The Bart Vanderveen Challenge Shield is awarded annually to the individual, chosen by nominations, who has contributed most to the military vehicle preservation movement. Inaugurated and sponsored by After the Battle, publishers of Wheels & Tracks magazine which was founded by Bart Vanderveen in 1982 and edited by him until the 75th issue published in April 2001. The trophy is presented at the War and Peace Show, which is the world's largest gathering of privately owned military vehicles, held annually at The Hop Farm, Beltring, Paddock Wood, Kent, in July.
Please click below to view a rundown on each year's award.
In 2002 the trophy was awarded to Peter Gray.
This was Winston Ramsey's address:
Last year, when Bart Vanderveen, the founding Editor of Wheels and Tracks died, I inaugurated in his memory The Bart Vanderveen Challenge Shield. This is to be awarded annually to the individual, chosen by nominations, who has contributed the most to the military vehicle preservation movement.
Before Bart came on the scene with his Olyslager books in the 1960s, the preservation and restoration of military vehicles was virtually non-existent. Ex-Army vehicles were mainly bought by the construction and civil engineering firms, and farmers, but the thought of restoring them to their former glory never really crossed anyone's mind. So the seed was sown and the interest grew . . . but who 40 years ago could possibly have predicted such a scene that can be seen here today?
Ever since those early beginnings, the name of one individual stands supreme and he has overwhelmingly been nominated for the award this year. It gives me tremendous pleasure to acknowledge the debt that we all owe to Peter Gray for giving birth to the Military Vehicle Conservation Group in 1969. Peter's contribution to fostering the tremendous growth of the movement stems right from those early days, now half a century ago. I don't think Peter will dispute that his first love (military vehicle-wise) . . . is for Harleys. He has raced them at Silverstone; run a drag-racing team with them, and rebuilt many of them. He was an early editor of the Harley-Davidson Riders' Club magazine and worked at one time for a Harley dealer in Paris. He started a specialist shop in Worthing for Harleys in 1961 and I am sure there is nothing he doesn't know on the subject of Harleys. But that is just one aspect of Peter's interests. He has rebuilt assorted military vehicles and back in 1978 I had the opportunity to see him at work on his tank destroyer at Pounds, one of the first vehicles to come out of the yard. But Peter has also worked on Rollers, Mercedes, Jaguars, Bentleys, and assorted Yanks.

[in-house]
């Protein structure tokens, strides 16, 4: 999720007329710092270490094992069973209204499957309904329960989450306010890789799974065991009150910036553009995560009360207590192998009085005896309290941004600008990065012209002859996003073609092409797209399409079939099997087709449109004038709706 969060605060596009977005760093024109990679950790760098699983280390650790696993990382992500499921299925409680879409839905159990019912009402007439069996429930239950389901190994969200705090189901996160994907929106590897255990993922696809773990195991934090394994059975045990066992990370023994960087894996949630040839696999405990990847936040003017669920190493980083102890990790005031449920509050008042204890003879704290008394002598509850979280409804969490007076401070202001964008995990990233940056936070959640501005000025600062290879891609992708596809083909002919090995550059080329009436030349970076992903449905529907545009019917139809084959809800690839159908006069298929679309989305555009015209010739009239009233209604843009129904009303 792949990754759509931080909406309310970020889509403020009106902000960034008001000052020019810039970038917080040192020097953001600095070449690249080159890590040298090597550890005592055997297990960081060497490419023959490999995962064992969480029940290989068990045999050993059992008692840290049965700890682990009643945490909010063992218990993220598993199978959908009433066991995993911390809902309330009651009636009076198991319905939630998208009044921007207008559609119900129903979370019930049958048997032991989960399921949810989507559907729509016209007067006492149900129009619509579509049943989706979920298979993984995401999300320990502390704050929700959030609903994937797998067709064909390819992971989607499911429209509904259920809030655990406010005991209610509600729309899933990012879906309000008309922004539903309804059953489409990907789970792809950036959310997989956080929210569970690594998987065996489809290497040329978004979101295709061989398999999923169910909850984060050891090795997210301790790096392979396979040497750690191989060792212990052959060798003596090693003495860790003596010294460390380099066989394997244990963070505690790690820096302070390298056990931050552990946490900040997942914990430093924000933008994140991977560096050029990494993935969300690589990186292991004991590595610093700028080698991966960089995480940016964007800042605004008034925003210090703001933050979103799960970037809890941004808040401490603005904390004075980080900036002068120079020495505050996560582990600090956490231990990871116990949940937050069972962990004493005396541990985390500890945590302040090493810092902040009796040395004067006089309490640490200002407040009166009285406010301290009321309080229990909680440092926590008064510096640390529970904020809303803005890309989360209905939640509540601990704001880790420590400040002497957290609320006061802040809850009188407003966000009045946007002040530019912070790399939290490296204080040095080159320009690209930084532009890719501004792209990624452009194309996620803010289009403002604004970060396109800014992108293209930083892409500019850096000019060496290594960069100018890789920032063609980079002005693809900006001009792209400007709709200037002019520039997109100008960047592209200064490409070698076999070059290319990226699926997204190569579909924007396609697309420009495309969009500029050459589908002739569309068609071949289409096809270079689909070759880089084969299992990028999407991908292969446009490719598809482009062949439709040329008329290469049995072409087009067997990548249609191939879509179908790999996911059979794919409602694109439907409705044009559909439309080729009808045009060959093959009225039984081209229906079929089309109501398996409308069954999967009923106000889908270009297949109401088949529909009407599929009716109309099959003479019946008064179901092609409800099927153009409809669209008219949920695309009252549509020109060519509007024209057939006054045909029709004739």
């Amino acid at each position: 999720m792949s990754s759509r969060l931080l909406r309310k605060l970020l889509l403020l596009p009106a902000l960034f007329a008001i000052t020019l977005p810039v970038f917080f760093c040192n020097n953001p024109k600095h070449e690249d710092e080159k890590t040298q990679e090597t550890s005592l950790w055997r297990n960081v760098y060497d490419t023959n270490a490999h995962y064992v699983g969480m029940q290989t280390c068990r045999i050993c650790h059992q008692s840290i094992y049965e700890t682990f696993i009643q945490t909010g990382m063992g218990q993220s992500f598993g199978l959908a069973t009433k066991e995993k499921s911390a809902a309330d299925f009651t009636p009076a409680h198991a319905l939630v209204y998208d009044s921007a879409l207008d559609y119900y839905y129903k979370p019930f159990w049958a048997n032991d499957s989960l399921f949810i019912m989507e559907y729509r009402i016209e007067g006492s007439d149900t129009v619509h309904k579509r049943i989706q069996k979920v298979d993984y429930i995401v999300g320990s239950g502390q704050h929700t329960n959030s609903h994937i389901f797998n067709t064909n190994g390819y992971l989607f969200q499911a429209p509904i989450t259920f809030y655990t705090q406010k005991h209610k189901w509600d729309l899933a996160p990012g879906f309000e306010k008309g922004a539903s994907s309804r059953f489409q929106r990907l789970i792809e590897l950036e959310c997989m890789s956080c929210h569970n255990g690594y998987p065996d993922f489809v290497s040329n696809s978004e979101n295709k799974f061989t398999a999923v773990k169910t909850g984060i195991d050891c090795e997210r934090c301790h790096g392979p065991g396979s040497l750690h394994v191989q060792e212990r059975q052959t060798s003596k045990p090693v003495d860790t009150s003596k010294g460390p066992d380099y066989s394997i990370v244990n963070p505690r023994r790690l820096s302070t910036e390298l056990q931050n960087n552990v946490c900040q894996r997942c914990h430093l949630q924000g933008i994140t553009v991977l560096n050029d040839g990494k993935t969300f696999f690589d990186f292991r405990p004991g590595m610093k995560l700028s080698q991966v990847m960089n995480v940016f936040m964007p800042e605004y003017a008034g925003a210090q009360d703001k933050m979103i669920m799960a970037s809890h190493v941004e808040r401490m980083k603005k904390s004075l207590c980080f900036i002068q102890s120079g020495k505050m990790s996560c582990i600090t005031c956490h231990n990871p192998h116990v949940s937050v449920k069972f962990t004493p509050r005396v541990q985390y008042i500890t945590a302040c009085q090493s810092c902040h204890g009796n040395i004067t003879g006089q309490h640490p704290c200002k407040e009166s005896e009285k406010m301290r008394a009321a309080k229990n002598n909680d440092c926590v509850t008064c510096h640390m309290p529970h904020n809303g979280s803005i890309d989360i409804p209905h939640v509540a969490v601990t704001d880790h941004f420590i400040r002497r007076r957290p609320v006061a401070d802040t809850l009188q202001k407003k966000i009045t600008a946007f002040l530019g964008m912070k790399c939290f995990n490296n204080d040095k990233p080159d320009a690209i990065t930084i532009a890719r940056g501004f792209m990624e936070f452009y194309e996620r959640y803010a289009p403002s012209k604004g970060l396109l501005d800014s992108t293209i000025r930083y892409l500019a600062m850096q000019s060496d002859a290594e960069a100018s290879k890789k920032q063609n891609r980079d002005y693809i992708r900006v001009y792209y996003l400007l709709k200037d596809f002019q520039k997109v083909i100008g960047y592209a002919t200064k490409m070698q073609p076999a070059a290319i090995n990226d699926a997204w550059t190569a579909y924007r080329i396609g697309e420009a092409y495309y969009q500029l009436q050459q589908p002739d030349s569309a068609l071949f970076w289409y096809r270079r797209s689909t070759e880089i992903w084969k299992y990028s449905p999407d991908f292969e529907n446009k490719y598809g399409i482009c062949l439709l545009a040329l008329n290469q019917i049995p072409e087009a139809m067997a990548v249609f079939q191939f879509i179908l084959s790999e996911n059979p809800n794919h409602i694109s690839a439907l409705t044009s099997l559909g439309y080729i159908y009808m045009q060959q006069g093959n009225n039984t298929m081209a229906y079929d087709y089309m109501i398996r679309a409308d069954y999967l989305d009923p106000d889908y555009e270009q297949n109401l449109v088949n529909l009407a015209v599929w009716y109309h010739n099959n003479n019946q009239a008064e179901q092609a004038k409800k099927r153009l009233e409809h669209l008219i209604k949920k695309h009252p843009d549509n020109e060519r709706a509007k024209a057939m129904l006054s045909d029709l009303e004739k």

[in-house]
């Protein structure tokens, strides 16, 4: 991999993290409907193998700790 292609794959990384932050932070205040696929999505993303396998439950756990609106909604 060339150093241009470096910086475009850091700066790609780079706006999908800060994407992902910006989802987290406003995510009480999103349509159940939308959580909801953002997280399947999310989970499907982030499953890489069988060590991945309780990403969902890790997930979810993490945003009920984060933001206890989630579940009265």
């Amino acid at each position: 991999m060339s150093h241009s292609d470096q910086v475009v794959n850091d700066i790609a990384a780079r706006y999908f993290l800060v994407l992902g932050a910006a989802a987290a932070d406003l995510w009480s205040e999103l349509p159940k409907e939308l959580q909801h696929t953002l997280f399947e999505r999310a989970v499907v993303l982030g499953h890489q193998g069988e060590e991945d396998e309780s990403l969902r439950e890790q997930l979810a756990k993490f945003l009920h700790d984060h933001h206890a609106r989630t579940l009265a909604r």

Peter formed, drove and rode in, his Hell on Wheels Military Display Team and then created the MVCG which has now grown to be the largest club of its kind in the world . . .
His dedicated work behind the scenes in planning and organising memorable tours to the Continent followed and, although Peter has taken a back seat in more recent years, I am thrilled that his peers have now given the recognition that he so richly deserves.